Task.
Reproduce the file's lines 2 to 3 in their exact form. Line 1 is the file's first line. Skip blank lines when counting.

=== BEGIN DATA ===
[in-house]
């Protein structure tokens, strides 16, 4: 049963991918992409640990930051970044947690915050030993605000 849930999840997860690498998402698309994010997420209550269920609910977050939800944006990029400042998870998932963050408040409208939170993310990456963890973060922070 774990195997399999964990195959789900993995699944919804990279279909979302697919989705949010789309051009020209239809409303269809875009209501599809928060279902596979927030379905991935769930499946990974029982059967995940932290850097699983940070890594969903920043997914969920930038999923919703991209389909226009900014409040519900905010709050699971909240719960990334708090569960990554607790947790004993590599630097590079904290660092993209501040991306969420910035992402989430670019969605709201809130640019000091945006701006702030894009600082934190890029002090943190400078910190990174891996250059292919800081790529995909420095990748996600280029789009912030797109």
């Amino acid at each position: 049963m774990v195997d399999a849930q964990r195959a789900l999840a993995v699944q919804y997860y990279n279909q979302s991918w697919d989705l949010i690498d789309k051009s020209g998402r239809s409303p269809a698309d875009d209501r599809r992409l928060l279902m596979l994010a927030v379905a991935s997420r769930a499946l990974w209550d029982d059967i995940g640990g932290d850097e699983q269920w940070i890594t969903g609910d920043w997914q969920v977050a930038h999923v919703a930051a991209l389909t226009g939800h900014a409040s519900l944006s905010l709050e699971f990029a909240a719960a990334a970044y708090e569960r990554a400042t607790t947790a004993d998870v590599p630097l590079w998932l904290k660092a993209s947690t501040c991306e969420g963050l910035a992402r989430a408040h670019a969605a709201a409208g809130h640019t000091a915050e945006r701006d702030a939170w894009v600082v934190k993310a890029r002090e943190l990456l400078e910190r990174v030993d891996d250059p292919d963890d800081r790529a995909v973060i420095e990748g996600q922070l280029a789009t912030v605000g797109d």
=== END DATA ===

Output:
């Protein structure tokens, strides 16, 4: 049963991918992409640990930051970044947690915050030993605000 849930999840997860690498998402698309994010997420209550269920609910977050939800944006990029400042998870998932963050408040409208939170993310990456963890973060922070 774990195997399999964990195959789900993995699944919804990279279909979302697919989705949010789309051009020209239809409303269809875009209501599809928060279902596979927030379905991935769930499946990974029982059967995940932290850097699983940070890594969903920043997914969920930038999923919703991209389909226009900014409040519900905010709050699971909240719960990334708090569960990554607790947790004993590599630097590079904290660092993209501040991306969420910035992402989430670019969605709201809130640019000091945006701006702030894009600082934190890029002090943190400078910190990174891996250059292919800081790529995909420095990748996600280029789009912030797109």
């Amino acid at each position: 049963m774990v195997d399999a849930q964990r195959a789900l999840a993995v699944q919804y997860y990279n279909q979302s991918w697919d989705l949010i690498d789309k051009s020209g998402r239809s409303p269809a698309d875009d209501r599809r992409l928060l279902m596979l994010a927030v379905a991935s997420r769930a499946l990974w209550d029982d059967i995940g640990g932290d850097e699983q269920w940070i890594t969903g609910d920043w997914q969920v977050a930038h999923v919703a930051a991209l389909t226009g939800h900014a409040s519900l944006s905010l709050e699971f990029a909240a719960a990334a970044y708090e569960r990554a400042t607790t947790a004993d998870v590599p630097l590079w998932l904290k660092a993209s947690t501040c991306e969420g963050l910035a992402r989430a408040h670019a969605a709201a409208g809130h640019t000091a915050e945006r701006d702030a939170w894009v600082v934190k993310a890029r002090e943190l990456l400078e910190r990174v030993d891996d250059p292919d963890d800081r790529a995909v973060i420095e990748g996600q922070l280029a789009t912030v605000g797109d």